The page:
10 Fiction Books Featuring Food

If there is one sure thing about food, it is that it is never just food [in books]. Like the post-structuralist text, food is endlessly interpretable, as gift, threat, poison, recompense, barter, seduction, solidarity, suffocation” (Terry Eagleton). Below is the list of 10 fiction books that include food as part of their narrative/descriptions or revolve around food/its preparation. Food can play different roles in a book, such as emphasise the character’s belonging to a particular culture or simply be there to stress the coming of people together, such as at a dinner table, where they can form or cement their relationships.

Sweet-Bean-Paste-coverI. Sweet Bean Paste [2013] by Durian Sukegawa

Food/its preparation is everywhere in this heart-warming novel by Japanese author Durian Sukegawa. In this case, it is delicious home-made dorayaki (Japanese red-bean pancakes), which the main character decides to cook at his street stall and employs an elderly woman with a secret to help him. Both subtle and powerful, this short novel stresses the love for good food, as well as the importance of friendship and the fight against societal discrimination. 

chocolat novelII. Chocolat [1999] by Joanne Harris 

This book is about Vianne Rocher, a single mother who arrives to one provincial French town and opens there a chocolaterie. The novel explores such themes as the mother-daughter relationship, discrimination and  hypocrisy, and all in the background of sumptuous chocolate and chocolate-making descriptions. The film of 2000 with Juliette Binoche, Johnny Depp and Judi Dench is a perfect companion to this book.  Continue reading “10 Fiction Books Featuring Food”

Review: Sweet Bean Paste by Durian Sukegawa

Sweet-Bean-Paste-cover Sweet Bean Paste [2013/2017] – ★★★★★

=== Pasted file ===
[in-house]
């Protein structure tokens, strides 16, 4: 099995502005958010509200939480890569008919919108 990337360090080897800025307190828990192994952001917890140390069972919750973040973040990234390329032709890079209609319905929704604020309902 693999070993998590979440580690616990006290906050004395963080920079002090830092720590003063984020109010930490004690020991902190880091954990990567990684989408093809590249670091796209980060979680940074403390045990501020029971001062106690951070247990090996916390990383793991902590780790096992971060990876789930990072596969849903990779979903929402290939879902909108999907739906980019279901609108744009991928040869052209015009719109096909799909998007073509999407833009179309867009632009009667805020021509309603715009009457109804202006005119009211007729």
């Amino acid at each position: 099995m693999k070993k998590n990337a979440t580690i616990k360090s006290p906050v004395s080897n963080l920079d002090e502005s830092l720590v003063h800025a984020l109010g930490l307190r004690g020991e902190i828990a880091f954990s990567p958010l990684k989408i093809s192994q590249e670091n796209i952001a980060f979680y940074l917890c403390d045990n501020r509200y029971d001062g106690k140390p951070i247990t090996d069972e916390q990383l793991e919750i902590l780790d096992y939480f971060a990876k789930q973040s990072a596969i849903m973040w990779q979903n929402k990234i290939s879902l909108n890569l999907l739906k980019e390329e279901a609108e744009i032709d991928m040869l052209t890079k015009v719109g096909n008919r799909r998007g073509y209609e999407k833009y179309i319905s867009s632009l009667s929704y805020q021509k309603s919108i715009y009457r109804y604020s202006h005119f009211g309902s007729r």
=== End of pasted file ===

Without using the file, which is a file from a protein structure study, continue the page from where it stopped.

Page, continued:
The aroma seemed to leap up at him, as if it were alive, racing through his nose to the back of his head. Unlike the ready-made paste, this was the smell of fresh, living beans. It had depth. It had life. A mellow, sweet taste unfurled inside Sentaro’s mouth” [Sukegawa/Watts, 2013: 33]. 

This book, translated from the Japanese by Alison Watts (see also the movie trailer here), tells a story of Sentaro, a middle aged man who spends his time unenthusiastically selling dorayaki, a kind of pancake filled with sweet bean paste, to customers at the Doraharu shop, while consuming alcoholic drinks in his spare time. When an elderly woman Tokue approaches his shop and asks to work there, Sentaro first thinks it is a joke. However, Sentaro also tastes the bean paste cooked by Tokue and he is amazed by the flavours she can produce. What follows is a touching human story filled with the passion for food and the importance of appreciating small pleasures in life. Sweet Bean Paste is also so much more than a book about Japanese culinary delights and culture. It is a quietly beautiful book with the message of coming to terms with history, accepting people and recognising their talents no matter how small they may appear. Each person can contribute something to this world if others are willing to listen, learn and accept. 

Continue reading “Review: Sweet Bean Paste by Durian Sukegawa”